Top quality centers are more rare than top quality point guards, but even so, most point guards run their teams, so almost no team is just going to give away their starting PG for a C, even one as good as Bynum.

Fortunately, there's a chance that one of the top PGs in the league will be available this summer. Both New Orleans and Utah have lottery picks. If one of them wins, then they would likely choose John Wall - a PG who is supposed to be the biggest lock as a superstar since LeBron.

Since Utah and New Orleans are both height-challenged, and both are small markets who could use some salary savings, they might consider trading their star PG and keeping the rookie.

Utah has lost to the Lakers THREE STRAIGHT SEASONS, and the reason is clear: height. If they had John Wall coming in and could give up Deron Williams to get Andrew Bynum, then they might actually go for it. It's also possible they could keep Williams and trade Wall for some other big to improve their height. But Bynum is right now what Deron Williams was last season - nearly an All-Star. I doubt there's another near All-Star center they could get for Williams. It's a bit of a stretch, but definitely possible.

New Orleans has been a financial disaster the last couple of seasons. They got close to the top of the West, but their depth wasn't great enough, and their center (Tyson Chandler) wasn't talented enough. They traded for a slightly better center (Emeka Okafor), but it didn't really get them any better and his contract goes on for 5 more years. They're STILL under contract for 73 million in salary next season for a team that hasn't won anything. They're losing money hand over fist.

And what's more, New Orleans has another talented young point guard in Darren Collison, who really shined while Chris Paul was out. So they could draft John Wall and have Collison as insurance as a very good pg even if Wall didn't turn out to be the great PG every one expects him to be.

Chris Paul for Andrew Bynum would work as a straight up trade. New Orleans might want the Lakers to take James Posey's remaining 3 years off their hands for Sasha Vujacic's 1 more year in the deal, but that's a sideways deal for the Lakers so it wouldn't be too bad.

Another potential deal, though not quite as appealing, would be Bynum for Emeka Okafor and either Darren Collison or the rights to John Wall. New Orleans keeps the best (or second best) PG in the league and gets a big upgrade at the C position in exchange for one of their many PGs. That's a bit less likely though, considering the Hornets lack of depth, giving up 2 for 1 would probably be less desireable.

Last but not least, what if New Orleans decides to completely blow the team up to rebuild ala Portland/Oklahoma City/Memphis. Then they might want to ship off BOTH Chris Paul and Emeka Okafor's long contracts, and keep both young PGs, and add a more reasonably priced young center in Bynum, plus other shorter contracts or young players with potential from the Lakers. Try this deal on for size:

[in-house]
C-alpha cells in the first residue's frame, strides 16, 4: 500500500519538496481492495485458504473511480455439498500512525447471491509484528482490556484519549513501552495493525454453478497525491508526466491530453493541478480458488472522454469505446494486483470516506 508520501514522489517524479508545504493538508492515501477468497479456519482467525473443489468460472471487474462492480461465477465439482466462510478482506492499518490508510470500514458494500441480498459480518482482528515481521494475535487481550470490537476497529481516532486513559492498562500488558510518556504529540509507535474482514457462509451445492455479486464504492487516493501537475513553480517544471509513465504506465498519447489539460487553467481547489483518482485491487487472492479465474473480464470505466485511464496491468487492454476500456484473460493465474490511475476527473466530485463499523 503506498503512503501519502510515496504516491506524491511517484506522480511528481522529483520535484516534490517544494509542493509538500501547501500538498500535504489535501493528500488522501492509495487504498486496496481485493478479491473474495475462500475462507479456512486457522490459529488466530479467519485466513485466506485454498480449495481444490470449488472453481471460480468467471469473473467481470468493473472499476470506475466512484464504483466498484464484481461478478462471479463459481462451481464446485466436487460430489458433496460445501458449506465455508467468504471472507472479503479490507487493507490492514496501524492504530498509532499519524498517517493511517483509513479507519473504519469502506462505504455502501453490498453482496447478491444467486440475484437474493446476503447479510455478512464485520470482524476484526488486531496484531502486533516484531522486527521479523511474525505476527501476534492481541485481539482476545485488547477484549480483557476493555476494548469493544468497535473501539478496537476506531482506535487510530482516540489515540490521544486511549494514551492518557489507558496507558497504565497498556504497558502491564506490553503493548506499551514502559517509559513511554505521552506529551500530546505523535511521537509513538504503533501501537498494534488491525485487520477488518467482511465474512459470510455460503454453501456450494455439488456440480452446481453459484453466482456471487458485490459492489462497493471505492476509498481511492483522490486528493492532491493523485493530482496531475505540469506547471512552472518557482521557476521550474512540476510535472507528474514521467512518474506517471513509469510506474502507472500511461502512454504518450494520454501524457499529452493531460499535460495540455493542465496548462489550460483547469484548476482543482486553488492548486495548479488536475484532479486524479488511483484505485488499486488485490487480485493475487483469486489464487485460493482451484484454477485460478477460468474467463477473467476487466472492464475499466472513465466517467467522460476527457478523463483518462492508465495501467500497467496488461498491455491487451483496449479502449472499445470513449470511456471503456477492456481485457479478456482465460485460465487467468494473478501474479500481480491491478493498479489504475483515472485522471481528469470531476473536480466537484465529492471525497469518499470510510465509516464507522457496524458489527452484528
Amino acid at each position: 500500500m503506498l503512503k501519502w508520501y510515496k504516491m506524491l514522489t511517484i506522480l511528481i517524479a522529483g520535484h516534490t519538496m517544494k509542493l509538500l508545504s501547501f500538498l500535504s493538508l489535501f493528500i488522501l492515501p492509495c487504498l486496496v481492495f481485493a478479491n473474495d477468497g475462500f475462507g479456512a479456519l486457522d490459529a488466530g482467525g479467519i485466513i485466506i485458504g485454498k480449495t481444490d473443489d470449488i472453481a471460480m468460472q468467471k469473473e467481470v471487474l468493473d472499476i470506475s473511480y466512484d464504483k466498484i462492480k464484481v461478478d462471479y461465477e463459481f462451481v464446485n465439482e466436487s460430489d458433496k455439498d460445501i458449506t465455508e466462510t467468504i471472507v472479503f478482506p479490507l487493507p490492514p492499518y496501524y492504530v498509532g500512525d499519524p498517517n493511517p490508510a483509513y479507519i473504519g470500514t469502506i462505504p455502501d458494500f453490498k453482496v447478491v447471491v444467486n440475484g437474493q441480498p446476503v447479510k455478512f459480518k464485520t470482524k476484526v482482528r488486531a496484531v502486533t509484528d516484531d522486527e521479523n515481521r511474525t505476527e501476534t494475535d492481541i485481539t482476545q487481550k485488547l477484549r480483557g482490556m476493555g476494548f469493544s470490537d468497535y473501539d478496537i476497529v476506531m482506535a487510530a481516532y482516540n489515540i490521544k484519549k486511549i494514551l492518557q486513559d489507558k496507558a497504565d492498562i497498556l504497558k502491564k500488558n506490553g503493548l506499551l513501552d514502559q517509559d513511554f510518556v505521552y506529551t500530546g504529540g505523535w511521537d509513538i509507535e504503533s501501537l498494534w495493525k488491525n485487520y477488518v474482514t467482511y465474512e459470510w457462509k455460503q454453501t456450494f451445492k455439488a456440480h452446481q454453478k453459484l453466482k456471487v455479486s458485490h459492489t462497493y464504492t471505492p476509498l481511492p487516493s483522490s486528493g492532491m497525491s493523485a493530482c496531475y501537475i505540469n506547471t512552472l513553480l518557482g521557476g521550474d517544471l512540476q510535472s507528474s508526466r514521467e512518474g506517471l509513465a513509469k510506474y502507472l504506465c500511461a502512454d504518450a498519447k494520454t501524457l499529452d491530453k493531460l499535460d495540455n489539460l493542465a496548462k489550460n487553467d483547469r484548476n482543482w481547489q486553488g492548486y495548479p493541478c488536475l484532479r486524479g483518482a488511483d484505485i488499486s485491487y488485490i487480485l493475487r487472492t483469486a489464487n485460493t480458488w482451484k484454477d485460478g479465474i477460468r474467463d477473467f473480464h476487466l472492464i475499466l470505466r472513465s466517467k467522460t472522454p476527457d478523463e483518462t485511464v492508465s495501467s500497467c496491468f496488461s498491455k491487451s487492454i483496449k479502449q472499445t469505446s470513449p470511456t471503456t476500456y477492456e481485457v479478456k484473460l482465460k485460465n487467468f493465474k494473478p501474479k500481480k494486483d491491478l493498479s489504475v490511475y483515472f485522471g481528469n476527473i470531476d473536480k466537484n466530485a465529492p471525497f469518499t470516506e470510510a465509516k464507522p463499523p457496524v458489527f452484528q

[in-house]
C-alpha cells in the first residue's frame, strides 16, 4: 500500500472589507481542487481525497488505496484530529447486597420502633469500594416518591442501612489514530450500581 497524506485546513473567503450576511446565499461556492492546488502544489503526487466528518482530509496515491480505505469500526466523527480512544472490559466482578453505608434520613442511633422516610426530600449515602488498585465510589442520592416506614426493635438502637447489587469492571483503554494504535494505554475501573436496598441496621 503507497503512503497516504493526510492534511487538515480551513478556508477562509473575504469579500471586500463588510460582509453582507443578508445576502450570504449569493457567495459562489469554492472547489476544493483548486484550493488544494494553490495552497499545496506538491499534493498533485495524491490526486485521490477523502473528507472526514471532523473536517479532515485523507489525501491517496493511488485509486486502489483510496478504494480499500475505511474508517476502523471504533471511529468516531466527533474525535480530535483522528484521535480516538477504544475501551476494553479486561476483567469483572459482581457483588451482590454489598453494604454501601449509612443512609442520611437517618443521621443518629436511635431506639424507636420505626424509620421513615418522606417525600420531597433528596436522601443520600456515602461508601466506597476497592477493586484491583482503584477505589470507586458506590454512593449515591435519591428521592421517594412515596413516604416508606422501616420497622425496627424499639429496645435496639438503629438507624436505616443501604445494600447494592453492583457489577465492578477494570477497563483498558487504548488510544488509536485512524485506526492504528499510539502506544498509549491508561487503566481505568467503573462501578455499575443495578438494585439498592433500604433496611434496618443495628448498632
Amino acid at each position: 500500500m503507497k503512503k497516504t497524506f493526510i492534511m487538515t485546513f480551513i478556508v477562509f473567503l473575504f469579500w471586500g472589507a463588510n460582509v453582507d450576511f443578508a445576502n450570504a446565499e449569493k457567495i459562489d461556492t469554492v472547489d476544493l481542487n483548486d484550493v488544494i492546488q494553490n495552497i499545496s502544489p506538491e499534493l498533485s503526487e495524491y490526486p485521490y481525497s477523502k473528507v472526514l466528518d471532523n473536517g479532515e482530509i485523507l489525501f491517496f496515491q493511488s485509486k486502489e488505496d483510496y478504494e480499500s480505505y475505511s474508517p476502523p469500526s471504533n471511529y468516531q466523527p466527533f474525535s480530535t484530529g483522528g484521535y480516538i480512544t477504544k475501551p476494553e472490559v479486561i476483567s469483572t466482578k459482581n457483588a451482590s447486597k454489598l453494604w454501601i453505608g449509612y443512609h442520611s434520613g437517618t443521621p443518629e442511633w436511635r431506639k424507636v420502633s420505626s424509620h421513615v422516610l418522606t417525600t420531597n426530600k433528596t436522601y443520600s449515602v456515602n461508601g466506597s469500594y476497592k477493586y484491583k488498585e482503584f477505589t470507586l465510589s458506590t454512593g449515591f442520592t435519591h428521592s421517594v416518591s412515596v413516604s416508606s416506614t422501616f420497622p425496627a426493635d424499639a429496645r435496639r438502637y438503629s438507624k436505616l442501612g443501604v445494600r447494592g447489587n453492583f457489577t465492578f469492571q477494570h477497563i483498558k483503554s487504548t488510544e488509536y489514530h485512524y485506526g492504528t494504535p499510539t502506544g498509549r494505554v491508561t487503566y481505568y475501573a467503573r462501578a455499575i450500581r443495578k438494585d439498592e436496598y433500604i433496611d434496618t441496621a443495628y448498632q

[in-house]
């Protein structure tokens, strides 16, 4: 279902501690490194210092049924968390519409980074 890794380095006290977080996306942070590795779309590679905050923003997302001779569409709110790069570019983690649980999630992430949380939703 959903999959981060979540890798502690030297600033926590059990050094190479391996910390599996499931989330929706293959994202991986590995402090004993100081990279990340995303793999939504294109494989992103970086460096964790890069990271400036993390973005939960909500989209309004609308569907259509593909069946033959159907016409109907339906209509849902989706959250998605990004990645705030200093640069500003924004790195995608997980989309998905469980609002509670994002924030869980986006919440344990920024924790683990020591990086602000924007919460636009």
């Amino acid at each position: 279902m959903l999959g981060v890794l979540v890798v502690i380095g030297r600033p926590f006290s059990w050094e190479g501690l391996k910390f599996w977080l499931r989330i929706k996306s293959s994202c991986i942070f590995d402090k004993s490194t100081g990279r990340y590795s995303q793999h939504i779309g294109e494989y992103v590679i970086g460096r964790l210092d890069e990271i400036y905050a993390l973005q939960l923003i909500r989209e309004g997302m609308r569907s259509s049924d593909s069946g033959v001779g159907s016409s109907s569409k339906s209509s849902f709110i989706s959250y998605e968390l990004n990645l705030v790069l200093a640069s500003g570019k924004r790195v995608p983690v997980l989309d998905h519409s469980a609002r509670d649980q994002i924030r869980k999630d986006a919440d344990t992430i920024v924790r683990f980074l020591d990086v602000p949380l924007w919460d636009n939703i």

Lakers trade Bynum, Vujacic, and Shannon Brown on a 3 years at 5-million per with a team option on the 2nd year. Shannon would make more than he'd likely make anywhere else for at least one year. NO would get to test drive two young players for a year and then be out of their contracts or re-sign them if they worked out. They'd have a young core of Wall, Collison, and Bynum plus David West on a reasonable deal for a couple more years and Julian Wright on his rookie contract for a couple more years. That trade might reduce their talent at PG (yet to be seen what Wall can do), but it would dramatically improve their quality at C, and give them a bit more depth in young reasonably priced players.

Sounds a bit extreme, but never forget the Kwame for Gasol trade.

That sort of trade would leave the Lakers with:

C/PF rotation: Gasol, Odom, Okafor

SF: Artest, Walton

SG: Kobe, ?

PG: Chris Paul, Fisher (, Farmar?)

And they'd have the MLE and a veteran's minimum to spend on free agents.

What do you think?

Final shot at Utah fans:

FISHER LIED, he said Utah will be tough to beat.


Posted by: mti312 | May 11, 2010 at 04:32 PM
While you're at it--- the FISHER LIED girls are married to the same husband; after all, it's Utah.


Don't you think it's premature to talk about summer reload?

Would you really get rid of Farmar or Shannon if they're
instrumental is us winning a ring this year?


I don't think we can speculate on trades until draft positions are clearer. I do think the Hornets could be a potential draft partner with the Lakers, but I think they would want to shore up their wing position, which is why I think there would need to be a 3rd team involved.

I personally think the Lakers rather enjoy their size advantage over every team, and would be loathe to give up Bynum or Odom for a PG. For Chris Paul or Deron Williams, sure, but short of that, I'm not sure I see it happening, unless they got size back in return.

As fun as it would be to make a major deal. I think the Lakers will make a very minor move. They will lose either Farmar or Brown (probably Farmar) and sign someone like Chris Duhon, Earl Watson or Steve Blake with part of the MLE. I'd love them to get someone like Mike Miller but his price will be too steep. If they can keep Mbenga and Powell for the vet minimum, I'd say do it.

Aloha Long time,